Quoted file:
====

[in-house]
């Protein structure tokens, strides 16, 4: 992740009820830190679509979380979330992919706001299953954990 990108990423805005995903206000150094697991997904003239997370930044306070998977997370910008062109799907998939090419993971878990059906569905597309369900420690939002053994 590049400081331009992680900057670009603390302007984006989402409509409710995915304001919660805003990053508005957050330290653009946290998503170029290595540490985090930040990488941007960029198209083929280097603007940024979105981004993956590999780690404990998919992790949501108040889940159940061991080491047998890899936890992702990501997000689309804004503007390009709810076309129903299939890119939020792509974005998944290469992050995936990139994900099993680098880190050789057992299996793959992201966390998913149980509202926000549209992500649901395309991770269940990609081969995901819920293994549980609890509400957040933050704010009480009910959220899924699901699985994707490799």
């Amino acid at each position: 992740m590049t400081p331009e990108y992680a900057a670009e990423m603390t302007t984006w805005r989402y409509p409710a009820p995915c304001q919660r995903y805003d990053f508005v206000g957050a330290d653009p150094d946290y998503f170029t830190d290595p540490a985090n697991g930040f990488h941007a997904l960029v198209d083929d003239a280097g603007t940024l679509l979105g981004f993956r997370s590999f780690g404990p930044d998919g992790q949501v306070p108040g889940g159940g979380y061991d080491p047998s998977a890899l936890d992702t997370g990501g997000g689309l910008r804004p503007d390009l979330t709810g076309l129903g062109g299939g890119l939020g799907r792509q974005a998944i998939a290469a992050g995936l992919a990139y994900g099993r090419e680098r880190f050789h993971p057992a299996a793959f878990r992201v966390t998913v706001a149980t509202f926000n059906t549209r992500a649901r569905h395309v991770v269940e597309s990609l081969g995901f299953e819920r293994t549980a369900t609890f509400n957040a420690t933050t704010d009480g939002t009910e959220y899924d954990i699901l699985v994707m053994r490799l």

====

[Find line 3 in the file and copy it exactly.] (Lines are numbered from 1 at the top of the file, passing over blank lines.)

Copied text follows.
């Amino acid at each position: 992740m590049t400081p331009e990108y992680a900057a670009e990423m603390t302007t984006w805005r989402y409509p409710a009820p995915c304001q919660r995903y805003d990053f508005v206000g957050a330290d653009p150094d946290y998503f170029t830190d290595p540490a985090n697991g930040f990488h941007a997904l960029v198209d083929d003239a280097g603007t940024l679509l979105g981004f993956r997370s590999f780690g404990p930044d998919g992790q949501v306070p108040g889940g159940g979380y061991d080491p047998s998977a890899l936890d992702t997370g990501g997000g689309l910008r804004p503007d390009l979330t709810g076309l129903g062109g299939g890119l939020g799907r792509q974005a998944i998939a290469a992050g995936l992919a990139y994900g099993r090419e680098r880190f050789h993971p057992a299996a793959f878990r992201v966390t998913v706001a149980t509202f926000n059906t549209r992500a649901r569905h395309v991770v269940e597309s990609l081969g995901f299953e819920r293994t549980a369900t609890f509400n957040a420690t933050t704010d009480g939002t009910e959220y899924d954990i699901l699985v994707m053994r490799l």